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Glute Exercises: The Top Two to Get Started

After the blog post last week about IT Band Syndrome [1], several of you asked: “What are the best exercises to activate the glutes?” You ask, you shall receive.

Here is a brief review of the glutes and associated hip musculature. This will help with the exercise portion in a minute.


  1. Abduction: leg moves out to the side
  2. Extension: leg moves back, behind body
  3. External rotation: leg rotates out and away from body

Glute maximus (glute MAX) actions at the hip:

It is active in 3 planes of motion and the main worker at the hip.

Gluteus medius (glute MED) actions at the hip:

Tensor fascia lata (TFL) actions at the hip:

Notice the word assistant above. The TFL is just that, a helper. However, this muscle is almost always overdeveloped and dominant; it desperately tries to act as the main hip abductor when that is the role of the glute MED. Clinically, I am always looking for exercises that train hip abduction with minimal TFL recruitment.

Vastus lateralis (VL) actions at the hip:

This is the largest of the quadriceps muscles and it’s action is to extend (straighten) the knee. It has no attachment to the hip, except to say it communicates with the IT band. But, with dysfunction, the VL loves to help with hip abduction. One of the test positions to test glute strength is to have the patient lay on their side and lift the top leg. Most of the time, patients tell me they feel the outside quadriceps (VL) lifting their leg and not the glute MED. That’s a problem!

Glute MED, Glute MAX, TFL and VL

The following are two initial exercises I use to teach patients how to engage their glute MED and MAX effectively. They take a lot of brain power (remember the post about neuromuscular connections [2]), but they are low-load and easy to do without fancy equipment. Because they are non-weight bearing, they set the patient up for success to learn the muscle-movement connection without worrying about balance.


This is a very popular rehabilitation exercise. I have likely given this to every single patient with a lower extremity or hip injury. But, I am super picky about how my patients do it.

Benefits of the Clam Exercise

CLAM EXERCISE: CORRECT FORM. Shoulders, hips and heels are in one line. Hips are flexed to 45º and knees are flexed to 90º. Lift the top left leg up while keeping the heels together and abdominals engaged. The leg moves independently of the body.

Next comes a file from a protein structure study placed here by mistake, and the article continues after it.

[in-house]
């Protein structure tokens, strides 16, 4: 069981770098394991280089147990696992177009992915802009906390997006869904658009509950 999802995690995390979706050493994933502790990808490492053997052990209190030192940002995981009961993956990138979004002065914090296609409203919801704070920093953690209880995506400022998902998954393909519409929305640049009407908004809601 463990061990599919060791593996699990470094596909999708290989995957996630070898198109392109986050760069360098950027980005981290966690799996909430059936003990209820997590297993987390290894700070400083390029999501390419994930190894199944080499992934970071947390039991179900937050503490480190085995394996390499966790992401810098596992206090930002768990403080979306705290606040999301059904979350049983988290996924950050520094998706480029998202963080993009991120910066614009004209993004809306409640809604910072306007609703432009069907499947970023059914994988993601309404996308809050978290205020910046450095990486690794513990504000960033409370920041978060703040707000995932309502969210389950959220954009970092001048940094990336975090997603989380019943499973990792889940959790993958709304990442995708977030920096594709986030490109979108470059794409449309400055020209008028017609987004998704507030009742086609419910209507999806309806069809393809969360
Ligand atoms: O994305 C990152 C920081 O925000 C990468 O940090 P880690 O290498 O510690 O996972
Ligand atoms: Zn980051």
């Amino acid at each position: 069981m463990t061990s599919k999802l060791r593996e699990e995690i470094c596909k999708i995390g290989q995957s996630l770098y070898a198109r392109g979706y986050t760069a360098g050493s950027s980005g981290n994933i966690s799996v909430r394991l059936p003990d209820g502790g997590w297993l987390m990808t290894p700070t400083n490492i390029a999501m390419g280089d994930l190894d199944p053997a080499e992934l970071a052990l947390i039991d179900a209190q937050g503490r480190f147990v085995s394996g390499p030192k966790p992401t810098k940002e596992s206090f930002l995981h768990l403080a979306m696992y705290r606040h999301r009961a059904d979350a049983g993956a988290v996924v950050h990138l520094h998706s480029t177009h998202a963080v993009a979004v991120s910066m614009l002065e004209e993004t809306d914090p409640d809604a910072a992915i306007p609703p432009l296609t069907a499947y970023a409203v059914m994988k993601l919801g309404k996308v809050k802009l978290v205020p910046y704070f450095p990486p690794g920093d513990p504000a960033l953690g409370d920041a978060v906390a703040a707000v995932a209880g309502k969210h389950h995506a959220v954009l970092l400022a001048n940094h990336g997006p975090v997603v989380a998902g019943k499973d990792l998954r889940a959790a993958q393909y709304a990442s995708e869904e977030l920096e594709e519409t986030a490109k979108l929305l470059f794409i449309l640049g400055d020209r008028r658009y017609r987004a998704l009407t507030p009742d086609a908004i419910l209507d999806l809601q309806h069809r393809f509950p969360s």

CLAM EXERCISE: INCORRECT FORM. The pelvis and trunk should NOT move with the leg, but this is the most common error with this exercise.



Imagine a dog at a fire hydrant. Imagine how their hind leg lifts up. Have the visual? Moving on…

Benefits of the Fire Hydrant Exercise

FIRE HYDRANT EXERCISE: CORRECT FORM. The leg moves out and slightly back without compressing the lumbar spine. The abdominals and glute MED on the opposite leg (right leg in this video) stabilize the body.


FIRE HYDRANT: INCORRECT FORM. The weight should not shift over the stabilizing hip as shown in the video.

© 2014 and Beyond. ALL BLOG CONTENT at duncansportspt.com by Lori Duncan PT


Lori Duncan, DPT, MTC, CPT is a respected Physical Therapist, Manual Therapist and Pilates instructor in Lafayette, CO. Lori is passionate about preventive physical therapy and education and is a nationally recognized presenter. She can be reached at [email protected] You can also follow Duncan Sports Therapy + Wellness on Facebook [7] & Instagram [8] for more free tips and information.

References: Selkowitz D, Beneck G, Powers C. Which exercises target the gluteal muscles while minimizing activation of the tensor fascia lata? Electromyographic assessment using fine-wire electrodes. J Orthop Sports Phys Ther. 2013;43(2)54-64.

Wanger T, Behnia N, Ancheta W, Shen R, Farrokhi S, Powers C. Strengthening and neuromuscular reeducation of the gluteus maximus in a triathlete with exercise-associated cramping of the hamstrings. J Orthop Sports Phys Ther. 2010;40(2):112-119.